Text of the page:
The healing of the anonymous blind man at the beginning of the instruction, takes place in two phases (Mk 8:22-26). In the first phase the blind man begins to perceive things, but barely. He sees people as if they were trees (Mk 8:24). In the second phase, after the second trial, he begins to understand better. The disciples were like the anonymous blind man: they accepted Jesus as Messiah, but they could not accept the cross (Mk 8:31-33). They were people who saw people as trees. Their faith in Jesus was not strong. They continued to be blind! When Jesus insisted on service and the giving of one’s life (Mk 8:31,34; 9:31; 10:33-34), among themselves they insisted on knowing who was the most important (Mk 9:34), and they continued to ask for the first places in the Kingdom, one on the right and the other on the left of the throne (Mk 10:35-37). This shows that the dominant ideology of the time had taken deep root in their mentality. After living with Jesus for a number of years, they had not yet been renewed enough to see things and people. They looked at Jesus with the eyes of the past. They wanted Him to be what they imagined He should be: a glorious Messiah (Mk 8:32). But the aim of Jesus’ instruction was that His disciples might be like the blind Bartimaeus who accepted Jesus as He was, a faith that Peter did not have as yet. Thus Bartimaeus is a model for the disciples of Jesus’ time and for the community of Mark’s time as well as for all of us.

b) A commentary on the text:

Mark 10:46-47: The description of the context of the episode: The cry of the poor
At last, after a long walk, Jesus and His disciples come to Jericho, the last stop before going up to Jerusalem. The blind Bartimaeus is sitting by the side of the road. He cannot take part in the procession that accompanies Jesus. He is blind. He can see nothing. But he shouts, calling for the Lord’s help: “Son of David! Have pity on me!” The expression “Son of David” was the most common title that people ascribed to the Messiah (Mt 21:9; Mk 11:10). But Jesus did not like this title. He criticized and questioned the attitude of the doctors of the law who taught the people that the Messiah would be the Son of David (Mk 12:35-37).

Mark 10:48: The reaction of the people to the cry of the poor
The cry of the poor feels uncomfortable, unpleasant. Those who were following the procession with Jesus try to keep Bartimaeus quiet. But “he shouted all the louder!” Today too the cry of the poor feels uncomfortable. Today there are millions who shout: migrants, prisoners, hungry people, sick people, those marginalized and oppressed, the unemployed, without wages, without a home, without a roof, without land, who never feel loved! Their shouts are silenced, in our homes, in the churches, in world organizations. Only those who open their eyes to what is happening in the world will listen to them. But many are those who have stopped listening. They’ve gotten used to the situation. Others try to silence the cries, as they tried with the blind man from Jericho. But they cannot silence the cry of the poor. God listens to them (Ex 2:23-24; 3:7). God says: “You will not ill-treat widows or orphans; if you ill-treat them in any way and they make an appeal to Me for help, I shall certainly hear their appeal!” (Ex 22:21).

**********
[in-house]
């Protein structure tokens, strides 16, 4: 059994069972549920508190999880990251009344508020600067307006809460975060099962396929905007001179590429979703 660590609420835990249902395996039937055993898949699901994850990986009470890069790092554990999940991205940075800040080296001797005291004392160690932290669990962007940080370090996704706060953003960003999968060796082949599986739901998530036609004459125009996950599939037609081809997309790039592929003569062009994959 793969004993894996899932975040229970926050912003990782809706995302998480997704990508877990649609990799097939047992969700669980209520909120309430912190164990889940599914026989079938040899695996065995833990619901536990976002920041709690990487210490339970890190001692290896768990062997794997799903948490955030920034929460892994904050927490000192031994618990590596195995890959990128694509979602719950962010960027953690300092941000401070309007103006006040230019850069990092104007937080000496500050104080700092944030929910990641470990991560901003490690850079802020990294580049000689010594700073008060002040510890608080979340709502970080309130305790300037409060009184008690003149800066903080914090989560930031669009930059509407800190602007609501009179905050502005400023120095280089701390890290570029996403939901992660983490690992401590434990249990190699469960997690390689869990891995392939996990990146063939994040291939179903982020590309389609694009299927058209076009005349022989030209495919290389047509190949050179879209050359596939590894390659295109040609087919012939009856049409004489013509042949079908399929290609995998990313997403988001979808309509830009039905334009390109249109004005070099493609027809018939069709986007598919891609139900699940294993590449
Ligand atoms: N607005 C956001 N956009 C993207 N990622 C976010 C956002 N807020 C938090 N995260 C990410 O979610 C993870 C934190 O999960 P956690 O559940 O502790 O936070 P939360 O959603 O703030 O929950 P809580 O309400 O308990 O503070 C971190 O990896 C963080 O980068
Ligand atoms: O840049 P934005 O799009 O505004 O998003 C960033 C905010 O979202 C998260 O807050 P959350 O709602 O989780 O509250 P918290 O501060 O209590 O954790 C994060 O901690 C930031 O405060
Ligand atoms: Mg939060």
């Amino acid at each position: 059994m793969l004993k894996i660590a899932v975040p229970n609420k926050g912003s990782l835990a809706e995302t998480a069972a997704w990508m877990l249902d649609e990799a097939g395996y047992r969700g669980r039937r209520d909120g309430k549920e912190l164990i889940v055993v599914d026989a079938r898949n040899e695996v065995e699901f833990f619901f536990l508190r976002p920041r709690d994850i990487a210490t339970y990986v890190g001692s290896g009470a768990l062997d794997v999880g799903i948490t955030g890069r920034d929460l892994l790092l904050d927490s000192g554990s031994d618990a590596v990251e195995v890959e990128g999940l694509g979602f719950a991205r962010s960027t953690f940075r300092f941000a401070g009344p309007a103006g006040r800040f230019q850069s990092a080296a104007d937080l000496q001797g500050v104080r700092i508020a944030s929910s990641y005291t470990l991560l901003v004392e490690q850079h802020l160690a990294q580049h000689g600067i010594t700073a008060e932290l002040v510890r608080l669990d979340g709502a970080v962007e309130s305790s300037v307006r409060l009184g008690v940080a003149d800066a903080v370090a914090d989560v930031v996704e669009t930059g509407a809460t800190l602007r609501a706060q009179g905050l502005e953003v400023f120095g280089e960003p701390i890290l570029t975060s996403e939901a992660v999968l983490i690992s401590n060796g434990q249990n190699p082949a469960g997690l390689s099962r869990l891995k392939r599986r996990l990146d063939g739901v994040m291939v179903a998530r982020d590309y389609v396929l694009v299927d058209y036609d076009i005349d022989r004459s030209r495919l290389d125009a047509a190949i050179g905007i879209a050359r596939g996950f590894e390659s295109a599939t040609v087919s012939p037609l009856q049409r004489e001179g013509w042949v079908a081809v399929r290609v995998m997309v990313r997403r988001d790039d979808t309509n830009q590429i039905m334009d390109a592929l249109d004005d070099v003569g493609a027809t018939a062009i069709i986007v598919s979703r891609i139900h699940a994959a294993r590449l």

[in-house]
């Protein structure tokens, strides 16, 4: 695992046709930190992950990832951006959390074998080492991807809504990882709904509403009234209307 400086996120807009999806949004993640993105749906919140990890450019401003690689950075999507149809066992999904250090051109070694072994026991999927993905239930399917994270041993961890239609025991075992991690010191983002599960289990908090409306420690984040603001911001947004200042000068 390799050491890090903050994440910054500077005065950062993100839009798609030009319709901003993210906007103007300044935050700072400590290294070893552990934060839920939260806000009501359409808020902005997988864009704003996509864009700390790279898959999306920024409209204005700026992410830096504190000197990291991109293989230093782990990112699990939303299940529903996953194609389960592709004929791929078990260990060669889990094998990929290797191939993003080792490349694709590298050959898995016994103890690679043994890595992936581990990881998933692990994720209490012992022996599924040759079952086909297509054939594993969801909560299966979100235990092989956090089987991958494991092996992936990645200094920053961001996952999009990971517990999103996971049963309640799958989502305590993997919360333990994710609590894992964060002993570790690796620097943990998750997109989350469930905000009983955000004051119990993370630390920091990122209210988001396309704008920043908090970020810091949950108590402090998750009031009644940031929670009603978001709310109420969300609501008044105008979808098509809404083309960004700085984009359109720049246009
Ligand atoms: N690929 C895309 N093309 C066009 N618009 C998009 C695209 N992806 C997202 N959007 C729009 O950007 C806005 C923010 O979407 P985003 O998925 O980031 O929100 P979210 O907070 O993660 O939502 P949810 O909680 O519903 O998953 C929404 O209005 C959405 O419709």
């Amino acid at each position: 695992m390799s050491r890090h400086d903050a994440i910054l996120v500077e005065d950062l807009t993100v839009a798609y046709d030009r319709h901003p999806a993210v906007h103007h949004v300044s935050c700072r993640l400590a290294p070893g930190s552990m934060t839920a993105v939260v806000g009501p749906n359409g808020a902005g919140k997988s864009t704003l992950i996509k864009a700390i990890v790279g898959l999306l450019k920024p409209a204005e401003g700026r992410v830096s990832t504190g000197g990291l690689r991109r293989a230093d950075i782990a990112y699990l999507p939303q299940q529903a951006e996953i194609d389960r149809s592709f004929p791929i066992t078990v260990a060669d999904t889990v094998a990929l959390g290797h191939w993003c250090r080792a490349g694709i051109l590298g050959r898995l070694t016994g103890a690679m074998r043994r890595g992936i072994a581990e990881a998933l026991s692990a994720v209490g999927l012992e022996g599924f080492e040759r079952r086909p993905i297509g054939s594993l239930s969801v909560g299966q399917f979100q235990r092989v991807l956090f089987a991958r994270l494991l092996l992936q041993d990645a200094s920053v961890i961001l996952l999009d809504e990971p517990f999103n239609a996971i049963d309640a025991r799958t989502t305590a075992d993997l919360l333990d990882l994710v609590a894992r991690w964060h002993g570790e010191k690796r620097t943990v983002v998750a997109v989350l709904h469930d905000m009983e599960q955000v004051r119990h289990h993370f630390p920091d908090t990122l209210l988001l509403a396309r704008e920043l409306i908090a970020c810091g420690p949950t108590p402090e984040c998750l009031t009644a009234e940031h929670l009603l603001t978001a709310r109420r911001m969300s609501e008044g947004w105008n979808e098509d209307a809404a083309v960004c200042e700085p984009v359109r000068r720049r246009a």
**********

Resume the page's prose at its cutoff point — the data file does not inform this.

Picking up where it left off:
Mark 10:49-50: Jesus’ reaction to the cry of the poor
What does Jesus do? How does God hear this cry? Jesus stops and orders the blind man to be brought to Him. Those who wanted to silence him, to silence the uncomfortable cry of the poor, now, at Jesus’ request, see themselves bound to act in such a way as to bring the poor to Jesus. Bartimaeus leaves everything and goes to Jesus. Not that he possessed much, just a cloak. It is all he has to cover his body (cf. Ex 22:25-26). It is his security, his solid land!

Mark 10:51-52: The conversation between Jesus and the blind man and his healing
Jesus asks: “What do you want Me to do for you?” It is not enough to shout. One must know what one is shouting for! The blind man answers: “My teacher! Let me see again!” Bartimaeus addressed Jesus in a manner not at all common, even as we have seen, with the title “Son of David” that Jesus did not like (Mk 12:35-37). But Bartimaeus has more faith in Jesus than in the ideas and titles concerning Jesus. Not so the others present. They do not see what is necessary, like Peter (Mk 8:32). Bartimaeus knows how to give his life by accepting Jesus without any conditions. Jesus says to him: “Go! Your faith has saved you!” At once his sight was restored. He leaves everything and follows Jesus (Mk 10:52). His healing is the result of his faith in Jesus (Mk 10:46-52). Now healed, Bartimaeus follows Jesus and goes with him up to Jerusalem and to Calvary! He becomes a model disciple for Peter and for all of us: to put our faith more in Jesus than in our ideas about Jesus!